Before you hire a nanny or take a job as a nanny, MAKE A CONTRACT! So many times I have seen nannies get into jobs without a contract and “stuff” goes wrong. Now, some families will have a lawyer binding contract, but I have never needed it. Both parties are under the agreement that they will honor the commitments seen in the contract and it has never been a problem for any of my families.
Contracts are important for the employer for many reasons. One, it explains what is specifically expected from the nanny. This includes certifications that must be met, car insurance policies, sick days, vacation days, overtime agreements. Two, it holds the nanny responsible for what she says she can do. Breech of contract gives the employer reason for firing. Three, it gives the employer and nanny a chance to discuss everything prior to starting a job. The first time I didn’t make a contract, I got stuck doing laundry. I hate laundry..especially other people’s laundry. Had we sat down and discussed what the employer wanted, I would have suggested an alternative service to laundry. I was also with a family who didn’t pay overtime. I have racked up over 30 hours of overtime with no overtime pay. Unfortunately that was my fault, I didn’t bring it up or add it to the contract.
Nannies need contracts! I probably sound repetitive but contracts help the employer and employee settle on hours, payment, duties, number of kids, pay raises, gas allowance etc. Nannies driving kids need to add a clause about not being held liable for injury should their be a car accident. It is always my biggest fear that I will get in an accident while the kids are in the car, then get sued for it. Nannies are responsible for the well being for their kids but should not be held liable for accidental broken arms.
So, what should be in this contract? The more detailed the better. Take a look at this sample nanny contract template:
- Commitment time ( are you needed for 6 months, 1 year?)
- Probation period optional (1 month to feel out if this job is doable for one year. If not, employer and employee can terminate contract without penalty)
- Hours and Dates (Approx hours + clause about overtime pay, must give 24 hours for extra time needed)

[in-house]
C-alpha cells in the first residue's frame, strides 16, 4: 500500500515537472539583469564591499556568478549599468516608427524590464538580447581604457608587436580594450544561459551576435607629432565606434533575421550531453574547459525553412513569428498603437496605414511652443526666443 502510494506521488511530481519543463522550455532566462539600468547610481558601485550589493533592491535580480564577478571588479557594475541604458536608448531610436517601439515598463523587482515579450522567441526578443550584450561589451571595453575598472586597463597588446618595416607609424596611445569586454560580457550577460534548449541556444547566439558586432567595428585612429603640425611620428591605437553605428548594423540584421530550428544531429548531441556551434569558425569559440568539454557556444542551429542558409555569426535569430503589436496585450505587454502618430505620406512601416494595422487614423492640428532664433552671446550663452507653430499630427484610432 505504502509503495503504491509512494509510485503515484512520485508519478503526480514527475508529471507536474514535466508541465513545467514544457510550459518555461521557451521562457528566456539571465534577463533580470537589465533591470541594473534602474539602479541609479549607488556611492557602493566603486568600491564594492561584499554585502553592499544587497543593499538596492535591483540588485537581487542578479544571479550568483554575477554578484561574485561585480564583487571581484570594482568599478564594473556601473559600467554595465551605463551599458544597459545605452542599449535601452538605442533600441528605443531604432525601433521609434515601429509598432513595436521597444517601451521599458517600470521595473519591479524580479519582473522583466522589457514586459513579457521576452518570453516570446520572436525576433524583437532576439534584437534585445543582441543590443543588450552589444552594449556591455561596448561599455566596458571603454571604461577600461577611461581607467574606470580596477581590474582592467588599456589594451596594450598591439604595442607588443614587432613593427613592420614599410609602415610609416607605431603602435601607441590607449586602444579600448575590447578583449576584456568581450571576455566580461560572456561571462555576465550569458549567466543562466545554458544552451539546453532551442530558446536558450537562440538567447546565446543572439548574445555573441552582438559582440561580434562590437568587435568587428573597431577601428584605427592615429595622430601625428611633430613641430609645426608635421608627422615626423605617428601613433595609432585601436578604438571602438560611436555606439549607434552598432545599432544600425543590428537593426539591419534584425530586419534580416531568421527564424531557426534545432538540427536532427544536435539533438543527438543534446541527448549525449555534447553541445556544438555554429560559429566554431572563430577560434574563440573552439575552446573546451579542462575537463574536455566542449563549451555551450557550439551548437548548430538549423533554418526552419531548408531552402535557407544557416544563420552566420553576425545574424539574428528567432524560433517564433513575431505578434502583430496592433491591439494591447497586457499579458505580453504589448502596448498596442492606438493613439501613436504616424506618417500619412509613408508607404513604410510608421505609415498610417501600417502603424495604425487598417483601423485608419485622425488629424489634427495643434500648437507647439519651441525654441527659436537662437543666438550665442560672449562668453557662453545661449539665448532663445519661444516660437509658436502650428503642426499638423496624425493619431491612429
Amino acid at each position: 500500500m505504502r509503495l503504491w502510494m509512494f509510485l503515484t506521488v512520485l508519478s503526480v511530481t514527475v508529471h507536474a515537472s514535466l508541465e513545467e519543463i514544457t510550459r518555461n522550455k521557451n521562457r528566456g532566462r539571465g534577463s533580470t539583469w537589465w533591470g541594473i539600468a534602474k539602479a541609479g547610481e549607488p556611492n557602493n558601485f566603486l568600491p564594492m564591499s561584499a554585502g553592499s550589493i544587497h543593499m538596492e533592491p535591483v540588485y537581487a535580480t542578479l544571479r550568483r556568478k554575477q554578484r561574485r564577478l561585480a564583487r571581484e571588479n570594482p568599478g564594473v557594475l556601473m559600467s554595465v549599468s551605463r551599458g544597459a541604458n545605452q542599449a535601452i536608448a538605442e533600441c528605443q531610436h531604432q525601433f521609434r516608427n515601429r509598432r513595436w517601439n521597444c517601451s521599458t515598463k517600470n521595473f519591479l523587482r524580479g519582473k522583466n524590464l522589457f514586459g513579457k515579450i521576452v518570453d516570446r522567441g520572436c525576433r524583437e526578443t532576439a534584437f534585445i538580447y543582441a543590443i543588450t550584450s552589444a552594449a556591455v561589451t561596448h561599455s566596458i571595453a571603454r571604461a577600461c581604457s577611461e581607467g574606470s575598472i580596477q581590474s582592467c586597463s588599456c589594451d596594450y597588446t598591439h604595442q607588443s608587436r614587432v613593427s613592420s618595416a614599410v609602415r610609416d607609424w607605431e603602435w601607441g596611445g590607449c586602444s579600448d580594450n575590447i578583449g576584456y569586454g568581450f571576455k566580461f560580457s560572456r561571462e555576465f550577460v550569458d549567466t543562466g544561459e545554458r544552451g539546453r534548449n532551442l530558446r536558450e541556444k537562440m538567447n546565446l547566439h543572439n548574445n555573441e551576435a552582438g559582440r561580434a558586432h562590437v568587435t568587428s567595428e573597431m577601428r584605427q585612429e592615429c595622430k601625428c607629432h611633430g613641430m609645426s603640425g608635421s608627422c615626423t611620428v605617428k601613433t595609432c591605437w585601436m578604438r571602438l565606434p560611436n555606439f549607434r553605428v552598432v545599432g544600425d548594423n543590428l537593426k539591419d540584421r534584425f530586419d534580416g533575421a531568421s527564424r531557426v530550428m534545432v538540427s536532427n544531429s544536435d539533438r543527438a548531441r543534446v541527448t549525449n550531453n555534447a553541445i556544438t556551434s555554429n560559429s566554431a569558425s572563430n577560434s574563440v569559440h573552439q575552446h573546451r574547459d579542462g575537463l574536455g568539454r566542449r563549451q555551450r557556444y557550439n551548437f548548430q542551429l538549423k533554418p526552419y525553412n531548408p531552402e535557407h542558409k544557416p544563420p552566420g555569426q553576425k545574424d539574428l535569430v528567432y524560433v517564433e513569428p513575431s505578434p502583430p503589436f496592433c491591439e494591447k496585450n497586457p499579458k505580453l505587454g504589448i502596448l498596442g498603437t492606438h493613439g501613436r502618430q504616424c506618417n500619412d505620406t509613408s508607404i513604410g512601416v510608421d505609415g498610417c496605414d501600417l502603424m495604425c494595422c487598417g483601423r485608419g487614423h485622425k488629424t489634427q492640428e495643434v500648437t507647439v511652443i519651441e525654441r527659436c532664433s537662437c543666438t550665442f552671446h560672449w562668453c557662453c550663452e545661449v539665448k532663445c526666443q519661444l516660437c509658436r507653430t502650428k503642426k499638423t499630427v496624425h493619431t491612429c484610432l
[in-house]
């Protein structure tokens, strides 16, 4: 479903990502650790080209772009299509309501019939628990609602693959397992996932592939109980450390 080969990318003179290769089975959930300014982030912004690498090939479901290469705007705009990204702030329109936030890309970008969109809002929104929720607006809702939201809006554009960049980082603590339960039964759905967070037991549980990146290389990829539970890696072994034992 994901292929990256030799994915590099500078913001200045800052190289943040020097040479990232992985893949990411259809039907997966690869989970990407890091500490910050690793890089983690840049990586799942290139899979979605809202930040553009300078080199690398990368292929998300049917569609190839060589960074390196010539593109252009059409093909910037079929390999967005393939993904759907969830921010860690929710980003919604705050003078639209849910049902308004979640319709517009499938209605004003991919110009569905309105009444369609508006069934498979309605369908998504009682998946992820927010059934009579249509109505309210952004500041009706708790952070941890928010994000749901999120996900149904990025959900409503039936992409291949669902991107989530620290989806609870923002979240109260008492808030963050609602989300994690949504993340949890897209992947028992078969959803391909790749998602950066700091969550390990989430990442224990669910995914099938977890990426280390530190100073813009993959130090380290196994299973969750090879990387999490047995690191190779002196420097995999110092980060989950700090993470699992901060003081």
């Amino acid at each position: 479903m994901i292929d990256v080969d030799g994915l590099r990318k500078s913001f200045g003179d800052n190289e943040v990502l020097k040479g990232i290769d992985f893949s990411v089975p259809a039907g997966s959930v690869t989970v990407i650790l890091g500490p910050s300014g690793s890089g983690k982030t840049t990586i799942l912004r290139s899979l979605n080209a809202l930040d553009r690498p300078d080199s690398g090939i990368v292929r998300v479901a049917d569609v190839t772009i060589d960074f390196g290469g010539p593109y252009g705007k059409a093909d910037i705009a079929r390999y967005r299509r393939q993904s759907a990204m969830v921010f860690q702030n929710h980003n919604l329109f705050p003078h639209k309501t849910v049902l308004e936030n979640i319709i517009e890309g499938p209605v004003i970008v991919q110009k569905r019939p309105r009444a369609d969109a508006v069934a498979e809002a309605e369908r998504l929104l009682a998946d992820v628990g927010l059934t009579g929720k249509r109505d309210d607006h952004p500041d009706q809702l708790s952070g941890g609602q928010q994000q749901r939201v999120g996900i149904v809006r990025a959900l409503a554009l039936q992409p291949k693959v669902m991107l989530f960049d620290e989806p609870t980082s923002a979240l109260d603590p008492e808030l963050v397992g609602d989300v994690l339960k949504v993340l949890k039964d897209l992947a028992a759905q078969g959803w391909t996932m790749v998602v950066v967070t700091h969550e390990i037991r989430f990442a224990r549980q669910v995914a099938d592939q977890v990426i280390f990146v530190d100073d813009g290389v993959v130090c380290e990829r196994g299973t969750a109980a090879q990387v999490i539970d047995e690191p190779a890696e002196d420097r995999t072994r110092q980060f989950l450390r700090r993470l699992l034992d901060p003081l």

- Compensation (how often, weekly, monthly and yearly income. DONT forget about taxes, again I didn’t realize if you make money, Social Security and IRS come looking for you… Most families will pay 1/2 of Social Security and Medicare tax)
- Job Responsibilities (list EVERYTHING from watching the kids brush their teeth to meal preparation to running errands SEE TEMPLATE FOR MORE EXAMPLES)
- Vacation and Sick Days (Since I work for a teacher, I get Christmas and Spring Break + two weeks off in the summer..we didn’t need to add any more. I asked for 5 paid sick days as long as I gave 24 hours notice. I luckily haven’t used any in the last 7 months)
- Confidentiality (As a nanny, you will hear and see personal family information. It is VERY important to keep it confidential. I write about situations that I have been in with kids on this blog, but I always use alias’ and keep where I am vague.)
- Grounds for immediate termination (see list on the CONTRACT TEMPLATE)
- Grounds for immediate leaving on the nanny’s part ( I like to include this because it protects the nanny from being in an abusive or unsafe job. This list can include witnessing child abuse-you don’t want to get involved with that, it will mostlikely escalate– if a parent “comes on to you” romantically, if you are hit, cussed at or otherwise threatened by a parent, if the child does any of the above.
- Signed and Dated
Nannies PLEASE protect yourself and your job by initiating a contract. Parents, you are the employer, every other job I have been at requires a contract, yours should be no different.
If you know of a contract horror story or think something is missing from my sample contract, feel free to comment. I love getting feedback on my blogs!